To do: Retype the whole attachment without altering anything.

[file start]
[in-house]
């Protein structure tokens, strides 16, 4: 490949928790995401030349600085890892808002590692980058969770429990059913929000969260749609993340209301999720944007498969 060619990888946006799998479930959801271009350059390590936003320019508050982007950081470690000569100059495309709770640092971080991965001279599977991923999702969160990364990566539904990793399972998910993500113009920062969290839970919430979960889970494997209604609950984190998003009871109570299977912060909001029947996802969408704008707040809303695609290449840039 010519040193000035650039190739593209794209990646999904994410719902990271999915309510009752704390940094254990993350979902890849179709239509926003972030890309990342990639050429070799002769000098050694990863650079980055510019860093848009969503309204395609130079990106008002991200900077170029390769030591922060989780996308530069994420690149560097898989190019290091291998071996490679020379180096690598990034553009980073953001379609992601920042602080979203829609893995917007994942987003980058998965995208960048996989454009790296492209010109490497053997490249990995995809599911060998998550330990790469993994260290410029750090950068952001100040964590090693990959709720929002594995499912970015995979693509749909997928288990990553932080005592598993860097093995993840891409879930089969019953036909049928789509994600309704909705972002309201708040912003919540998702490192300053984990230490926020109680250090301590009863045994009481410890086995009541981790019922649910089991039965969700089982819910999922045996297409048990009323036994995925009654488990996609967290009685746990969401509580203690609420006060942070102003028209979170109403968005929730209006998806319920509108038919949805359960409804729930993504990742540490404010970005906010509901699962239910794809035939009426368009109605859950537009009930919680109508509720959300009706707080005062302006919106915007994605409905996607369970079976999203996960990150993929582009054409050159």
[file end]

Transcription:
[in-house]
């Protein structure tokens, strides 16, 4: 490949928790995401030349600085890892808002590692980058969770429990059913929000969260749609993340209301999720944007498969 060619990888946006799998479930959801271009350059390590936003320019508050982007950081470690000569100059495309709770640092971080991965001279599977991923999702969160990364990566539904990793399972998910993500113009920062969290839970919430979960889970494997209604609950984190998003009871109570299977912060909001029947996802969408704008707040809303695609290449840039 010519040193000035650039190739593209794209990646999904994410719902990271999915309510009752704390940094254990993350979902890849179709239509926003972030890309990342990639050429070799002769000098050694990863650079980055510019860093848009969503309204395609130079990106008002991200900077170029390769030591922060989780996308530069994420690149560097898989190019290091291998071996490679020379180096690598990034553009980073953001379609992601920042602080979203829609893995917007994942987003980058998965995208960048996989454009790296492209010109490497053997490249990995995809599911060998998550330990790469993994260290410029750090950068952001100040964590090693990959709720929002594995499912970015995979693509749909997928288990990553932080005592598993860097093995993840891409879930089969019953036909049928789509994600309704909705972002309201708040912003919540998702490192300053984990230490926020109680250090301590009863045994009481410890086995009541981790019922649910089991039965969700089982819910999922045996297409048990009323036994995925009654488990996609967290009685746990969401509580203690609420006060942070102003028209979170109403968005929730209006998806319920509108038919949805359960409804729930993504990742540490404010970005906010509901699962239910794809035939009426368009109605859950537009009930919680109508509720959300009706707080005062302006919106915007994605409905996607369970079976999203996960990150993929582009054409050159």